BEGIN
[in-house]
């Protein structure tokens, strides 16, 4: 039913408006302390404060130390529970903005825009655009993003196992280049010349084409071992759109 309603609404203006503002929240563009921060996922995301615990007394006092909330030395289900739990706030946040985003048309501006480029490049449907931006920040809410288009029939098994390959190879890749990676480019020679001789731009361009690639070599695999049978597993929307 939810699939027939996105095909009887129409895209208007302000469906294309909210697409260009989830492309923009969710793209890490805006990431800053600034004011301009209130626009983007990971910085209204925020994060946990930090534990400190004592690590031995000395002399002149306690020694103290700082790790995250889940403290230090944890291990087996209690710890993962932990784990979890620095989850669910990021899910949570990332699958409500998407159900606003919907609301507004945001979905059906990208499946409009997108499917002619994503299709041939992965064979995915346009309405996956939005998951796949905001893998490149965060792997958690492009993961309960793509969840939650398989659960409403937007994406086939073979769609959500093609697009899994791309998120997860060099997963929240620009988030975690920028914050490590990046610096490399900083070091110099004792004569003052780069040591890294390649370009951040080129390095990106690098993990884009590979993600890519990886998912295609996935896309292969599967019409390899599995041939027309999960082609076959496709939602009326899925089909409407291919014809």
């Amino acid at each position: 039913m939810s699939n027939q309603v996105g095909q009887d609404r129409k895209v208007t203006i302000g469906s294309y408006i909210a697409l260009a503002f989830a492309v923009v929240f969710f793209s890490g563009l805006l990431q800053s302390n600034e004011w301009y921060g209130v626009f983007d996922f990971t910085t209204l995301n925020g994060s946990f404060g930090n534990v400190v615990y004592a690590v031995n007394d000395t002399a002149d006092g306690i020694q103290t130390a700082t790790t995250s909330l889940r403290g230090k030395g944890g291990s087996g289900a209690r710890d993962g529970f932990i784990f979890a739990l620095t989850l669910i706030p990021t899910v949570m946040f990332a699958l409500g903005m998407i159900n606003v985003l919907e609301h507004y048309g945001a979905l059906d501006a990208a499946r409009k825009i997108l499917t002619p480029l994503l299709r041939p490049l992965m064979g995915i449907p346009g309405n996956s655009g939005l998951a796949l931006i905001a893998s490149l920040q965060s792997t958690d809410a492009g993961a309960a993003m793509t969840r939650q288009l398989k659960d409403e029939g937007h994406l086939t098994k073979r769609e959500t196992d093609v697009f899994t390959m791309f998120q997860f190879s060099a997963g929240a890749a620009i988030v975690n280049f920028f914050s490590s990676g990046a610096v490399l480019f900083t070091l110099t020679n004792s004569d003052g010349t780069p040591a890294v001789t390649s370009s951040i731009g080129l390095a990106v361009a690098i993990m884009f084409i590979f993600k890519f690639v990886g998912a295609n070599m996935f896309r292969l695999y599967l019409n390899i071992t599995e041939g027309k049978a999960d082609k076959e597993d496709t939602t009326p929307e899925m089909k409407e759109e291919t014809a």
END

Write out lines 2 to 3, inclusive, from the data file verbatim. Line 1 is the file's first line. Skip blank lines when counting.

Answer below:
């Protein structure tokens, strides 16, 4: 039913408006302390404060130390529970903005825009655009993003196992280049010349084409071992759109 309603609404203006503002929240563009921060996922995301615990007394006092909330030395289900739990706030946040985003048309501006480029490049449907931006920040809410288009029939098994390959190879890749990676480019020679001789731009361009690639070599695999049978597993929307 939810699939027939996105095909009887129409895209208007302000469906294309909210697409260009989830492309923009969710793209890490805006990431800053600034004011301009209130626009983007990971910085209204925020994060946990930090534990400190004592690590031995000395002399002149306690020694103290700082790790995250889940403290230090944890291990087996209690710890993962932990784990979890620095989850669910990021899910949570990332699958409500998407159900606003919907609301507004945001979905059906990208499946409009997108499917002619994503299709041939992965064979995915346009309405996956939005998951796949905001893998490149965060792997958690492009993961309960793509969840939650398989659960409403937007994406086939073979769609959500093609697009899994791309998120997860060099997963929240620009988030975690920028914050490590990046610096490399900083070091110099004792004569003052780069040591890294390649370009951040080129390095990106690098993990884009590979993600890519990886998912295609996935896309292969599967019409390899599995041939027309999960082609076959496709939602009326899925089909409407291919014809």
């Amino acid at each position: 039913m939810s699939n027939q309603v996105g095909q009887d609404r129409k895209v208007t203006i302000g469906s294309y408006i909210a697409l260009a503002f989830a492309v923009v929240f969710f793209s890490g563009l805006l990431q800053s302390n600034e004011w301009y921060g209130v626009f983007d996922f990971t910085t209204l995301n925020g994060s946990f404060g930090n534990v400190v615990y004592a690590v031995n007394d000395t002399a002149d006092g306690i020694q103290t130390a700082t790790t995250s909330l889940r403290g230090k030395g944890g291990s087996g289900a209690r710890d993962g529970f932990i784990f979890a739990l620095t989850l669910i706030p990021t899910v949570m946040f990332a699958l409500g903005m998407i159900n606003v985003l919907e609301h507004y048309g945001a979905l059906d501006a990208a499946r409009k825009i997108l499917t002619p480029l994503l299709r041939p490049l992965m064979g995915i449907p346009g309405n996956s655009g939005l998951a796949l931006i905001a893998s490149l920040q965060s792997t958690d809410a492009g993961a309960a993003m793509t969840r939650q288009l398989k659960d409403e029939g937007h994406l086939t098994k073979r769609e959500t196992d093609v697009f899994t390959m791309f998120q997860f190879s060099a997963g929240a890749a620009i988030v975690n280049f920028f914050s490590s990676g990046a610096v490399l480019f900083t070091l110099t020679n004792s004569d003052g010349t780069p040591a890294v001789t390649s370009s951040i731009g080129l390095a990106v361009a690098i993990m884009f084409i590979f993600k890519f690639v990886g998912a295609n070599m996935f896309r292969l695999y599967l019409n390899i071992t599995e041939g027309k049978a999960d082609k076959e597993d496709t939602t009326p929307e899925m089909k409407e759109e291919t014809a």